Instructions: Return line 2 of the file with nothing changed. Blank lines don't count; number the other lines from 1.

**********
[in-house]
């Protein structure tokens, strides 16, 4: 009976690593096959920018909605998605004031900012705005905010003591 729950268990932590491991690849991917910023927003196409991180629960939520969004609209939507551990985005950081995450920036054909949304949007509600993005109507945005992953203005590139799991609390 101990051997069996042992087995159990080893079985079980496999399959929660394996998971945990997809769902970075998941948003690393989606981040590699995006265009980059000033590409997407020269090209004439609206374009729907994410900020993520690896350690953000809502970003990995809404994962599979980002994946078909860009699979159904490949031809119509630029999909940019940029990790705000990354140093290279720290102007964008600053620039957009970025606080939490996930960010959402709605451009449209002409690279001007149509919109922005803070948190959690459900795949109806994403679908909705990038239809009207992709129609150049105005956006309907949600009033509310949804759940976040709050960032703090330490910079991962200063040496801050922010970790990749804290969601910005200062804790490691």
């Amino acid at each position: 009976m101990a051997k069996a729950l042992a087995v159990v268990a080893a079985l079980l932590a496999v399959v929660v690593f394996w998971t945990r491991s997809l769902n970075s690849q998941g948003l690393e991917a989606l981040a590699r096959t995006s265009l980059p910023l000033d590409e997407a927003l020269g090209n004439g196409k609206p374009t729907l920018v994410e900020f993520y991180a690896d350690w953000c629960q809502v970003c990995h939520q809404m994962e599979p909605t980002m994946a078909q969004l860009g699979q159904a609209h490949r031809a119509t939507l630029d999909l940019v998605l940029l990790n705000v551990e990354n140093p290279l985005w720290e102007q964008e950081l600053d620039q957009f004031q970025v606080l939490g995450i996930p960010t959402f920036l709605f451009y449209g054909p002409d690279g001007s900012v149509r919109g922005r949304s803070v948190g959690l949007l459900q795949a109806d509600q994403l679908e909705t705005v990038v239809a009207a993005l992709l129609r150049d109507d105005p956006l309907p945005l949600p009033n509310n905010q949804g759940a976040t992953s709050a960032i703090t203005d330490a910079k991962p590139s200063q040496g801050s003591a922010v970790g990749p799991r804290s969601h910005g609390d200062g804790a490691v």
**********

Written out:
């Protein structure tokens, strides 16, 4: 009976690593096959920018909605998605004031900012705005905010003591 729950268990932590491991690849991917910023927003196409991180629960939520969004609209939507551990985005950081995450920036054909949304949007509600993005109507945005992953203005590139799991609390 101990051997069996042992087995159990080893079985079980496999399959929660394996998971945990997809769902970075998941948003690393989606981040590699995006265009980059000033590409997407020269090209004439609206374009729907994410900020993520690896350690953000809502970003990995809404994962599979980002994946078909860009699979159904490949031809119509630029999909940019940029990790705000990354140093290279720290102007964008600053620039957009970025606080939490996930960010959402709605451009449209002409690279001007149509919109922005803070948190959690459900795949109806994403679908909705990038239809009207992709129609150049105005956006309907949600009033509310949804759940976040709050960032703090330490910079991962200063040496801050922010970790990749804290969601910005200062804790490691």